A Ferrari F50 drifting on a road between palm trees.
Image credit: SEGA

Why OutRun Is The Perfect Arcade Game

As part of SEGA week, our own Luca was reminiscing over a popular arcade racer where players would take part in high-octane driving from coast to coast. Here’s why OutRun is the perfect arcade game.

When I was starting to fall in love with cars and racing, one of the first games I played was OutRun 2006: Coast 2 Coast on my PlayStation 2. Even though time has gone on and I have played more realistic titles, this game has never left my consciousness.

There was just something about this game that made it stand out. Even with its unrealistic handling and repetitive environments, why do so many of us have such fond memories of this game series?

Since it is SEGA week, let’s take this opportunity to wax lyrical about this game. Here is why OutRun for me is an icon in the racing game sphere.

History of OutRun

During the mid-1980s, SEGA game designer Yu Suzuki had come off the back of developing successful motorcycle racing games Hang On and Enduro Racer. His next hope was to develop a car game, and he was inspired by the 1981 movie The Cannonball Run.

Initially conceptualising the game as taking place in the United States, SEGA president Hayao Nakayama convinced him that the US would be “too large and empty”. Hence they decided on Europe. Suzuki made the trip to Europe and scouted places for inspiration, including the likes of the Swiss Alps, Frankfurt and the French Riviera.

When developing the game, Suzuki was keen to put an emphasis on the experience of driving. The original OutRun released in 1986 and even had a feature to select the music on the radio.

Yes, with it being an arcade game, there is an element of urgency to get to the checkpoints before time is up. Since it is designed to get players to reload credits, the player is of course incentivised to go as fast as possible.

Being a game from 1986, it very much is a product of the time. Fast forward nearly 30 years though, and the one we all know came into existence.

OutRun Gameplay

With vastly improved graphics, the brand new OutRun 2 game was a huge leap forward. Plus, there was a big increase on the content front.

There were multiple versions of OutRun 2 that had home releases, including the likes of OutRun 2 SP, OutRun Online Arcade and the one that many feel is the definitive version, OutRun 2006 Coast 2 Coast. In terms of content, the latter has the most to offer.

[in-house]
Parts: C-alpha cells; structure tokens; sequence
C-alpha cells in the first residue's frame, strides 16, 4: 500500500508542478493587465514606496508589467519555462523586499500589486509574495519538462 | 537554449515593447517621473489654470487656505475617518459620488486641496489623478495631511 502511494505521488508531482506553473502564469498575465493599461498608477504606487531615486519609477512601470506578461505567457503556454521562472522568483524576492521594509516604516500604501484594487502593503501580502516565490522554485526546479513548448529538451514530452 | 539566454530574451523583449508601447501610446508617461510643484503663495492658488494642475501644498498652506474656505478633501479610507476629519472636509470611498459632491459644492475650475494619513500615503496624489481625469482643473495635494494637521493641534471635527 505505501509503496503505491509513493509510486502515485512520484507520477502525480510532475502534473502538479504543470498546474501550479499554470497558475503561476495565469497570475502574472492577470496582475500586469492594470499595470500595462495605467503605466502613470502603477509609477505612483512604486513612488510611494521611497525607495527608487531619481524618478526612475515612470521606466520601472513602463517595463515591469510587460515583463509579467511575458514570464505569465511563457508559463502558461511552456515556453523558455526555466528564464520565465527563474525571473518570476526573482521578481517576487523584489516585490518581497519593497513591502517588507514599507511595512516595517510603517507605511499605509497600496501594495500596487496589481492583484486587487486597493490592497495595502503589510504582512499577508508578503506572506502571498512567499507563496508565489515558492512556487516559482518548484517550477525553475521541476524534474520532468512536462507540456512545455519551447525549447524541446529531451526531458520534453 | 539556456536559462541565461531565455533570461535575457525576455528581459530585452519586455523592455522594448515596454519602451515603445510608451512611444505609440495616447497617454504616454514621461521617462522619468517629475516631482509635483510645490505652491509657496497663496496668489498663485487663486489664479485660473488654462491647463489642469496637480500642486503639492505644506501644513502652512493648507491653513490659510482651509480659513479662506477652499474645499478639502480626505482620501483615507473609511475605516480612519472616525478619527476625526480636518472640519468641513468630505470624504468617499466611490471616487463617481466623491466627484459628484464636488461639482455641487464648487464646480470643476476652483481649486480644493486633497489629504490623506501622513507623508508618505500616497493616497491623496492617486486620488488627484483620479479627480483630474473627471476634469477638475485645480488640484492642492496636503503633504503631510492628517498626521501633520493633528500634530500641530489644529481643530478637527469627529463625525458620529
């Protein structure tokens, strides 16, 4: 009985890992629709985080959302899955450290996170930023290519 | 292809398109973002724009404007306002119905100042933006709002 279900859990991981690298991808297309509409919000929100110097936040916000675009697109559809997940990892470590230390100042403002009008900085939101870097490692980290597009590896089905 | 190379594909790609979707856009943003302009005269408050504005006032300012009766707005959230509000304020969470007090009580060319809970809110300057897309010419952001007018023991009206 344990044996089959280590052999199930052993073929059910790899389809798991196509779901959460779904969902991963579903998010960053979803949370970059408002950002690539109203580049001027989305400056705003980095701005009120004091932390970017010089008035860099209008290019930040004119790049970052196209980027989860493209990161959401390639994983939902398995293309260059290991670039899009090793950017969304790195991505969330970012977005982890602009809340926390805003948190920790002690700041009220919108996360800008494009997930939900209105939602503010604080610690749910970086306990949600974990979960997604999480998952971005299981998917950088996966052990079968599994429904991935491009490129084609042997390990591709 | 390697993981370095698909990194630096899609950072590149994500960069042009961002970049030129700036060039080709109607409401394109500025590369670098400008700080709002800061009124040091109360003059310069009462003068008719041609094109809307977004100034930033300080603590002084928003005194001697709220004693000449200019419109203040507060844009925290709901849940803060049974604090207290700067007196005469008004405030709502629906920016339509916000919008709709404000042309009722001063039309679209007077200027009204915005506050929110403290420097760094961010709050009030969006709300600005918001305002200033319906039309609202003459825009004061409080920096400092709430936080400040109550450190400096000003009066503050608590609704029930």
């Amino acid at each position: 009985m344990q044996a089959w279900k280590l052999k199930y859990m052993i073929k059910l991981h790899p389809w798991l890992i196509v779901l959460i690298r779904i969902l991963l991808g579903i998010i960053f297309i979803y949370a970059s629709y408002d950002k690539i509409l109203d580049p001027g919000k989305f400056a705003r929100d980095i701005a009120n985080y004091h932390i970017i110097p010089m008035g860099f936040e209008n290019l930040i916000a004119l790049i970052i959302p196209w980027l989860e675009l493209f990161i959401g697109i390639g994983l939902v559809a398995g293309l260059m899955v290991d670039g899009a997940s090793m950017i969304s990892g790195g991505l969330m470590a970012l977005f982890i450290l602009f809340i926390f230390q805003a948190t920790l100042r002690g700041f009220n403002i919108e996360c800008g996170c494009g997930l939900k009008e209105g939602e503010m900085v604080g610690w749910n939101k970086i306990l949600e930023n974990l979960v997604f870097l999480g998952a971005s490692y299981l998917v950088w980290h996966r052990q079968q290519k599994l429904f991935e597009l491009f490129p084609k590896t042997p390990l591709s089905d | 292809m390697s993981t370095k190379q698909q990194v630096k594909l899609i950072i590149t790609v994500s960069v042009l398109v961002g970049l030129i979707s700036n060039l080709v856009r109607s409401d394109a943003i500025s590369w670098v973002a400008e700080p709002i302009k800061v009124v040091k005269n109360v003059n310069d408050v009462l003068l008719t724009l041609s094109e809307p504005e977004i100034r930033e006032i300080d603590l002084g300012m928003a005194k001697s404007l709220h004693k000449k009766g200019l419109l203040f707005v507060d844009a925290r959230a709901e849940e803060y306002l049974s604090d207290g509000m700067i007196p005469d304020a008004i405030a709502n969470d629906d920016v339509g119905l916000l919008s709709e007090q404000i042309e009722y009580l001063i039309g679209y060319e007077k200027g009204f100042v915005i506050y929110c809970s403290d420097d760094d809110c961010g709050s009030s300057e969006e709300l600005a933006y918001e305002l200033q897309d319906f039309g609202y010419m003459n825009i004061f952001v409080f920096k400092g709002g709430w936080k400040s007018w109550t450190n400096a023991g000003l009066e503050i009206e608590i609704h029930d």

So now we come to gameplay. OutRun 2 features the follwoing main gamemodes: ‘OutRun Mode’, ‘Time Attack Mode’ and ‘Heart Attack Mode’. The latter of which involves being given prompts by your love interest, and the better you do them, the higher you score.

In all game modes, players drive through a stage and then come to a fork in the road. Going left maintains the same level of difficulty supposedly, whereas going right increases the difficulty for the next stage.

It is a very overstimulating and intense game that rewards the most skilled players. Ones who can hold a drift and have very little time to set the car up for the next corner.

OutRun: The Driving Experience

To create this article, I sought out an OutRun 2 arcade machine and luckily, there was one within a short train ride. They are equipped with two steering wheels and two players can simultaneously play the game.

The wheels and force feedback are weighted very nicely and all of them are motion rigs as well! It really amplifies the experience, and that is what makes OutRun amazing.

A Ferrari F50-esque arcade machine.
The OutRun 2 arcade game machine. Image credit: Level X in Middlesbrough

If you are one of those hyper-analytic types who must have everything “realistic”, this game will annoy you. For nothing else, merely the fact that all cars perform the same, no matter what decade they seemingly originate from. As a result, they all max out at around 186 mph.

The Rush of Being Behind the Wheel

All the cars sound the same, and the drifting is hyper unrealistic, but who cares? This game puts the thrill back into the driving experience. iRacing and ACC are all about getting the result, OutRun is about the rush of being behind the wheel.

It does not get bogged down in realism. With all this arguing about what counts as a sim, simcade and arcade, and so many people claiming the F1 game to be arcade, I doubt anybody would ever pick OutRun over the F1 game.

A Ferrari F50 drifting around a corner overlooking a waterfall.
Powerslide your way past incredible scenery in a selection of exotic road cars. Image credit: SEGA

The point of the arcade game is that it is fun, and OutRun delivers that in spades. It is the game you play to get the goosebumps forming on your arms. Putting the fun back into driving.

Just sit back and enjoy hearing Risky Ride or Magical Sound Shower blasting through the speakers and throw the car into corners. There is just nothing more thrilling than racing a sports car on a highway with your favourite track blasting out loud.

Big thanks to Level X in Middlesbrough for allowing us to use the image of their machines.

Be sure to check out our first SEGA Week article as well, highlighting The Incredible World of the Japanese Arcade Racing Scene!

What are your memories playing the OutRun games? Tell us on Twitter at @OverTake_gg or in the comments down below!

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